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 Junior Stakes Finals 2002 - Report by Liz Stannard
This time it’s Personal!

When Autumn arrives and the weather starts changing for the worse, dog shows - especially outdoor ones - start thinning out, so what do we have to look forward to?

Answer: All the finals of the stakes that have been held throughout the year; mainly at outdoor venues, sometimes in sunshine, sometimes in tents, while the rain has poured down or the wind has blown. Some of the heats and the dogs are just memories now, but come the finals and we are able to see what those promising dogs look like.

The first of the Finals is always Pet Plan and although it is only their eighth year they seem to have settled in as well as some of the older ones, and seem to have been around for much longer.

Their main asset is the venues they choose to hold the finals; everything seems more upmarket when you are in a castle or stately home. This year we made a return visit to Castle Ashby in Northampton, I think it was about four years ago when we were last here.

The entrance is through two lodge towers and then you approach the castle up a long straight drive where, if you have a vivid imagination like myself, you can see yourself in a coach and four, coachman cracking his whip and you sitting there surveying all your land, wearing the crinoline and bonnet as you arrive home from social occasion. Ah well, I can dream!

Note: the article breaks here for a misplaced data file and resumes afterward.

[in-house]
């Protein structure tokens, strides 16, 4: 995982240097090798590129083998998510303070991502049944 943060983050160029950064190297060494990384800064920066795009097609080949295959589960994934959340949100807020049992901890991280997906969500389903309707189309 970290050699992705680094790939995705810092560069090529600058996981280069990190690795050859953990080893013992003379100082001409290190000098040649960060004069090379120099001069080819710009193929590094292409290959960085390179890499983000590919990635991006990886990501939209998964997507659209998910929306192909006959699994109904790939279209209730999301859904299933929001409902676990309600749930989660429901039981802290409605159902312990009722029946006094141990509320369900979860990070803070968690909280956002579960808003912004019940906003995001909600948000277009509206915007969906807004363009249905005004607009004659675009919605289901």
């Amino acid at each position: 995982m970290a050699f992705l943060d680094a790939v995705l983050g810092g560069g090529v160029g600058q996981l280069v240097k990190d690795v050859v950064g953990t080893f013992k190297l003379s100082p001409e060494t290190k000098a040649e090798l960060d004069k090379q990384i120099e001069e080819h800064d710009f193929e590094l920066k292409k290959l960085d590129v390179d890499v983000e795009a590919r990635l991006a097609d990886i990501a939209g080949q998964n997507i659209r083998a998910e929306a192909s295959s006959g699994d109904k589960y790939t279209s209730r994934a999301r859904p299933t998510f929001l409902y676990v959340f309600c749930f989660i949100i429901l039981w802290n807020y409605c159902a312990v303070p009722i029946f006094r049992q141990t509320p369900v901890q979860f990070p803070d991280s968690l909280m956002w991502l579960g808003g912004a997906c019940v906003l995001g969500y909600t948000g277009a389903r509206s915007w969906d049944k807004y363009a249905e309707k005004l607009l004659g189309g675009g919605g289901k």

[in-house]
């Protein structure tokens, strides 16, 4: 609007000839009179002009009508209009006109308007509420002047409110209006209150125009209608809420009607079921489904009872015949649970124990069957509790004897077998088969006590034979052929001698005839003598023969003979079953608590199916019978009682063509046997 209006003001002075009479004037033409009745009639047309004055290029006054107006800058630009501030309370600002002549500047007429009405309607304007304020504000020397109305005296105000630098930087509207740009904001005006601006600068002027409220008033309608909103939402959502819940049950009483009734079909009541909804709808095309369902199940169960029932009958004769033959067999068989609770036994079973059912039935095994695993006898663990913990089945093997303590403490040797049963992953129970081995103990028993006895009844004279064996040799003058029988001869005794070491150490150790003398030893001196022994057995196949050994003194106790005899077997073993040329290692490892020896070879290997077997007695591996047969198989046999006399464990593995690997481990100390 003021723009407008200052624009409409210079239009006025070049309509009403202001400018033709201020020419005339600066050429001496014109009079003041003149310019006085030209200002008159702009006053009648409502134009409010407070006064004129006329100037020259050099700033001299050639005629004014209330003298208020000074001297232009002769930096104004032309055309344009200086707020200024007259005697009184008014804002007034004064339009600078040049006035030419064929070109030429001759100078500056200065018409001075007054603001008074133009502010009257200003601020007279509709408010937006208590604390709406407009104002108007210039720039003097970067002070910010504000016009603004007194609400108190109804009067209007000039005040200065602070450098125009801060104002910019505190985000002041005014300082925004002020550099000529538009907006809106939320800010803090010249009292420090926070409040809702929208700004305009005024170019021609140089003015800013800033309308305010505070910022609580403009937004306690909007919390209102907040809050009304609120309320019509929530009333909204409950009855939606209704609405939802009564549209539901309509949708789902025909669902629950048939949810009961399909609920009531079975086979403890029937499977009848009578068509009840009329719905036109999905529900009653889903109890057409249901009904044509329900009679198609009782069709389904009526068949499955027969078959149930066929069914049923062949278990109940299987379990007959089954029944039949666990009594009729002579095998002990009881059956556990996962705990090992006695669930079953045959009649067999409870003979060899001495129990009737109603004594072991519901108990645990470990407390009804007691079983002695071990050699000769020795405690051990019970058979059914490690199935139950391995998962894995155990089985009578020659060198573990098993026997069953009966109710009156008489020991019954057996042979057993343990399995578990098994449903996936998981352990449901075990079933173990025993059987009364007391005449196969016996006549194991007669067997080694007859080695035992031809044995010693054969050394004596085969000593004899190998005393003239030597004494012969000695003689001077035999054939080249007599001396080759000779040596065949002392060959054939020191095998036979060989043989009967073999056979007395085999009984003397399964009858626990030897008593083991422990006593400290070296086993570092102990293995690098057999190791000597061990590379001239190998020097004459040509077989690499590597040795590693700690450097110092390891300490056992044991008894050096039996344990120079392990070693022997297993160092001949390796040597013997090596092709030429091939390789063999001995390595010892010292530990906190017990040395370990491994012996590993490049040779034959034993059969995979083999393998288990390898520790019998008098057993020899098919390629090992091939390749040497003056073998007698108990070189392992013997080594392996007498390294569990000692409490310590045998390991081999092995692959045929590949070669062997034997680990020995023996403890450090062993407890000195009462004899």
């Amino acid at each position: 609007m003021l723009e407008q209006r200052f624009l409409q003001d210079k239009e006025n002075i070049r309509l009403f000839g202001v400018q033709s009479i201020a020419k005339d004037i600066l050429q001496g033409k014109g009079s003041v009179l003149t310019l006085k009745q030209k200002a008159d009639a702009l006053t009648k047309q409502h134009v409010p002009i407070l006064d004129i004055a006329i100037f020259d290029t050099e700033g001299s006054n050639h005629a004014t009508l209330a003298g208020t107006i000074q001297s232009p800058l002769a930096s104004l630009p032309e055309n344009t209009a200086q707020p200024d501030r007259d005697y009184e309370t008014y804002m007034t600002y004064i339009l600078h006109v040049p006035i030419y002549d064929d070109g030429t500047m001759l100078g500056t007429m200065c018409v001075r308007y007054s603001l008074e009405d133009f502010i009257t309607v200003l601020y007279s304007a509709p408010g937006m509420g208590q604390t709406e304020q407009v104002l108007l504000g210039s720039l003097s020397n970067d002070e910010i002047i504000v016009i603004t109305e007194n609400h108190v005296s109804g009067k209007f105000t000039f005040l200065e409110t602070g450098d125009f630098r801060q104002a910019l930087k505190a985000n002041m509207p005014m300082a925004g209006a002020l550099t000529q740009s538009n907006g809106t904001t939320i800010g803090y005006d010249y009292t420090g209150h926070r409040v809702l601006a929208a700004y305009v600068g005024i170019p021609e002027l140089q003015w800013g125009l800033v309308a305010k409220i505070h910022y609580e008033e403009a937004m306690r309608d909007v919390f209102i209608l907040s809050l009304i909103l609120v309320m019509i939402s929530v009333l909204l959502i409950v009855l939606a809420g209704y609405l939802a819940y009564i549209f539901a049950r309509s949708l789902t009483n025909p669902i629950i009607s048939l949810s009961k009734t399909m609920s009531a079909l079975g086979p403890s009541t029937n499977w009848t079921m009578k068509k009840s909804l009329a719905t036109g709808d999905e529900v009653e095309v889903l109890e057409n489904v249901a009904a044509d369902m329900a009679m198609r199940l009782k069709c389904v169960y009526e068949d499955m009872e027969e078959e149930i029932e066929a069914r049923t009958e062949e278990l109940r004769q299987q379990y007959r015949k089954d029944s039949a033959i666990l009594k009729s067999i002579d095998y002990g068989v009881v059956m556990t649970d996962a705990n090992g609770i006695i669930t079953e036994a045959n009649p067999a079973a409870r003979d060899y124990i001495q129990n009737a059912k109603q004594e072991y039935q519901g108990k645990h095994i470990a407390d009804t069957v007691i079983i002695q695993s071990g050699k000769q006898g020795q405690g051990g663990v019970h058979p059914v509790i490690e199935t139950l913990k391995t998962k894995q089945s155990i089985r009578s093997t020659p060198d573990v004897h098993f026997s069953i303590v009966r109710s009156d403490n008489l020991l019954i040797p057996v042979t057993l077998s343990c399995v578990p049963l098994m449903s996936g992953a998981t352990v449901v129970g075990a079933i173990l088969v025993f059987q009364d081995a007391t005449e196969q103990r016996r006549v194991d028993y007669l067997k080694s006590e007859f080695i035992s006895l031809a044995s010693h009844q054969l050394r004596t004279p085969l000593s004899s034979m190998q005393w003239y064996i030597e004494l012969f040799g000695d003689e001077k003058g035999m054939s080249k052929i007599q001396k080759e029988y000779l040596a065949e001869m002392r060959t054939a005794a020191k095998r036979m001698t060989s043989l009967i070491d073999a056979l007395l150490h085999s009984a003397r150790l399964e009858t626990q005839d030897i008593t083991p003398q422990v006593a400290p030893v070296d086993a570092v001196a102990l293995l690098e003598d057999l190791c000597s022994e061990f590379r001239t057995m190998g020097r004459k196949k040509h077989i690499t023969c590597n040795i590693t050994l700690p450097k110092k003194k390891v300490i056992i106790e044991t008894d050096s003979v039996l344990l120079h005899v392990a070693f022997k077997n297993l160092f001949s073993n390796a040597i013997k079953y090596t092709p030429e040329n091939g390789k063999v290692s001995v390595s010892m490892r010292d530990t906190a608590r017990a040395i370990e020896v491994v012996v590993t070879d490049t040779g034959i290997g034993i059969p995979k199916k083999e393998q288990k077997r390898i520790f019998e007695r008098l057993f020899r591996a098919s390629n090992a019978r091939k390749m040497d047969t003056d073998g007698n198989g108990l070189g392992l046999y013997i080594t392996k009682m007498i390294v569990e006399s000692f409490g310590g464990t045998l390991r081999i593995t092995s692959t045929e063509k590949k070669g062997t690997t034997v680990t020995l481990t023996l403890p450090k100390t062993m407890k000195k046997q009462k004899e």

Morning coffee was served in one of the reception rooms and then it was through the window to the large marquee on the lawn. Yes, literally through the french window. I remember last time we were here that it poured with rain and the Pet Plan staff had to provide umbrellas to get everyone back from the tent without being soaked, but today the weather was bright and dry, although a bit nippy. But once in the tent the warm air heaters were on and everyone was very comfortable.

As with last year some people had been invited as spectators just to watch the competition, and so the two sides of the ring had a good audience.

Commercial Director Nick Poole welcomed everyone; he seems to have settled in well, this time last year he had only been with the company six weeks so it was all very new to him, but now he looks like an old hand. There were the other old hands there as usual, Keith Young and wife June who ‘show manage’ everything so well, Andrew Brace doing the commentary in his usual relaxed way, Jill Peak and the rest of the Pet plan team that we see at championship shows working quietly in the background.

As usual there were three judges, all people who judge Best in Show at championship shows; I wonder how many more of these there are left before they have to start recycling? This year they were Zena Thorn Andrews, Clare Coxall and Michael Quinney.